It’s been a while we visited notepad.cc, a fast web service to jot down your notes or memos or todos and password protect them, or to share info between different systems. No accounts, no logins, no attachments. However, the developer put down a service end notice in Dec 2015. Though it’s still running, the notice is still there and we started looking for some alternatives. Continue reading notepad.cc alternatives
It’s been some time I’ve been using StackEdit for drafting articles. While StackEdit has everything I need, it needs considerable memory to run and render the preview. I found a new service that is equally capable but very light – Classeur. I must admit the design of Classeur seemed a bit odd to me at first, but once I found my way around, it’s quite cool. Continue reading Classeur: web markdown editor
StackEdit is another beautiful online markdown editor in the lines of Laverna which we explored earlier. The same article touches many other online Markdown editors but StackEdit is probably the best of the lot. Using StackEdit is a delight due to its smooth design and powerful professional features. Continue reading StackEdit: awesome markdown editor
Notes is a web application for storing your encrypted notes in the cloud. It takes a different approach from Laverna which stores your notes locally without encryption. Notes, however, works like Evernote on principle.
- Create a new password protected notebook in the cloud
- Password never sent to the cloud. If you forget it, your notebook is also gone.
- Find notes with Sublime Text like fuzzy search
- Use the backend in your applications using JASONRPC
- Decent rich text editor
Webpage: Encrypted Notes
GitHub Gist is a place to store all your code snippets and notes for easy showcasing or sharing. The service has many official and unofficial clients to post of fetch text. We found a new shell script based client that allows sending text right from the terminal.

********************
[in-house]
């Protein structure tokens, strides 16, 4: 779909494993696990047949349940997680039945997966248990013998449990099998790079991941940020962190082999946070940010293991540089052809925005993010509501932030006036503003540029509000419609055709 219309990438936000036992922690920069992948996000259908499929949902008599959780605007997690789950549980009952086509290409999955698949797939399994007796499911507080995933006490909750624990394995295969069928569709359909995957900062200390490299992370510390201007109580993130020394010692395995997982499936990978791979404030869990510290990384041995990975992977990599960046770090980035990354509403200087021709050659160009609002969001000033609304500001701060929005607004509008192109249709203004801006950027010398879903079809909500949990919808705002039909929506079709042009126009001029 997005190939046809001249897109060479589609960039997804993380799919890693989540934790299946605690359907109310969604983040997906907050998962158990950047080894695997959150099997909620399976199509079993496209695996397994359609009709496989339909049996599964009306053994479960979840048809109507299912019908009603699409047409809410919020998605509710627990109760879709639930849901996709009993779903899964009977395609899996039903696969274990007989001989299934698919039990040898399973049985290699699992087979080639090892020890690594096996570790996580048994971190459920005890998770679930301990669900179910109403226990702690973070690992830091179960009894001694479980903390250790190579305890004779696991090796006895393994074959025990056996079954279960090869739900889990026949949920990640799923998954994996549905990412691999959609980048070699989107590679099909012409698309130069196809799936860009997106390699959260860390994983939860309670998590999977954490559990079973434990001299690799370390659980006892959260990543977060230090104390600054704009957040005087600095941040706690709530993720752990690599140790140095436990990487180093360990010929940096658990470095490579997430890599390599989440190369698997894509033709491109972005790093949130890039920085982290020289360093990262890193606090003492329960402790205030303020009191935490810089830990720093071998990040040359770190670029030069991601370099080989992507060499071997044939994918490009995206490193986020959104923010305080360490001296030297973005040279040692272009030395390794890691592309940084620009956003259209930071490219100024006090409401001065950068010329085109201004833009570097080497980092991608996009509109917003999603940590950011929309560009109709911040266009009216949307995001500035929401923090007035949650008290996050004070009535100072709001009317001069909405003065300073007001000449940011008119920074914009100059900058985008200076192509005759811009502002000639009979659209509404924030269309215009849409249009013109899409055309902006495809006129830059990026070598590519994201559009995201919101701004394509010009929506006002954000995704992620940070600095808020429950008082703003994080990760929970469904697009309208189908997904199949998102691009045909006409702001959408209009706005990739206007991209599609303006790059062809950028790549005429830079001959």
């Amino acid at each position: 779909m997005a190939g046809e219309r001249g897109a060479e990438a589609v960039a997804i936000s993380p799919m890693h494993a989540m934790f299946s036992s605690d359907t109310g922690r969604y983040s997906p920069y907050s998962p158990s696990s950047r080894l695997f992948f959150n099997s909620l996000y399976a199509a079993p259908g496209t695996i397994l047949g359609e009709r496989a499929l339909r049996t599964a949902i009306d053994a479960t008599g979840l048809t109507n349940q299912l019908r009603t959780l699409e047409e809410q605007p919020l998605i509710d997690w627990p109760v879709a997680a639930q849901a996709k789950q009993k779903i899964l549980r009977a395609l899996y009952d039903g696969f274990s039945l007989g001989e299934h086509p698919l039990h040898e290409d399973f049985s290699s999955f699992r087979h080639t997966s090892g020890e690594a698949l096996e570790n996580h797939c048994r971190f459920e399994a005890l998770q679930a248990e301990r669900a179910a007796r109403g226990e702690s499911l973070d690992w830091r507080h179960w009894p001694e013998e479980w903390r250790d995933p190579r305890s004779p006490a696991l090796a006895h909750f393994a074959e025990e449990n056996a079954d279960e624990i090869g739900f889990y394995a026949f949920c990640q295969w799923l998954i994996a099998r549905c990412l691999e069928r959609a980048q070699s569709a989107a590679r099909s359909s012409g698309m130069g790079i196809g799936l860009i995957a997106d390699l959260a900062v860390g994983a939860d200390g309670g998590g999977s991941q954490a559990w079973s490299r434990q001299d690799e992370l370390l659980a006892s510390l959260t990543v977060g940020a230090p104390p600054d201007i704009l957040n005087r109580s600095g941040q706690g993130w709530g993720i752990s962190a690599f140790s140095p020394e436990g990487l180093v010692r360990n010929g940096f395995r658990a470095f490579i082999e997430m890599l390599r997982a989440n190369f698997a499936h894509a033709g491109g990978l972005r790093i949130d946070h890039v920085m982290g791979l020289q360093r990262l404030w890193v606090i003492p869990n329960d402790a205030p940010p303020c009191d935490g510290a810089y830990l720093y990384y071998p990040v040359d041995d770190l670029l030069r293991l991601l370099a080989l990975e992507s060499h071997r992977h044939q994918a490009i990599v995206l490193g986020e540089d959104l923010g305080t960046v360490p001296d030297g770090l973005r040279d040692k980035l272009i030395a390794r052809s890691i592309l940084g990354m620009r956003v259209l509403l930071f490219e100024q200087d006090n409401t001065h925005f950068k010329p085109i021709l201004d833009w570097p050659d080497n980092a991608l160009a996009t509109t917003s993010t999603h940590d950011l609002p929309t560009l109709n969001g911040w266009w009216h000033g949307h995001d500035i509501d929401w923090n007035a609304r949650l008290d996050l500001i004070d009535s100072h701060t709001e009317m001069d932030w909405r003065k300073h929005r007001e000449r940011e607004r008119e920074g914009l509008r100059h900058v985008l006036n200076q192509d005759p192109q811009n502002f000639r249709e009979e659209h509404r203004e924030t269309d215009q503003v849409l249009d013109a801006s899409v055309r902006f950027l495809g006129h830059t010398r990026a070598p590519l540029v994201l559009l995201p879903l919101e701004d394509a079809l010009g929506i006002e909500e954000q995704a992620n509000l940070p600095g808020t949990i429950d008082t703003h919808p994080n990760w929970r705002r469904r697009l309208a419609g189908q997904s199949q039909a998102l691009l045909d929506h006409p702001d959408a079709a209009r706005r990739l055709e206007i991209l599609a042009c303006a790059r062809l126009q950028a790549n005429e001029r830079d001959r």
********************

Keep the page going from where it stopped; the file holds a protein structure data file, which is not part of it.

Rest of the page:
The gist script (gist.sh) allows you to post test as a registered user or anonymously. You can send text files or text. When you run the command it returns you the URL of the new gist created.
-f Specify a filename of an existing file to send as a gist. -n Specify the name of a gist you'd like to create (must be used in conjunction with -c) -c Specify the text of the gist you'd like to create (must be used in conjunction with -n) -u Specify the user (default is anonymous) -p Specify the creation of a private (aka "secret") gist. The default is public
Create a gist from a file with a username:
$ gist.sh -u exampleuser -f test.txt
Create an anonymous gist with a name from a text string:
$ gist.sh -n test -c "This is a test\nPlease ignore" //Note that newlines need the \n character.
To get the utility, download the repository. Extract and use the gist.sh script. It uses curl to send your text to the Gist service.
We wrote about Nitro and Springseed earlier. Both of these native apps are good alternatives to Evernote on Linux as they can integrate with Dropbox. And then we have Nevernote (aka NixNote) – the multiplatform (JAVA based) open source client designed to work with Evernote. Recently we came across another open source project which is a very capable alternative to Evernote.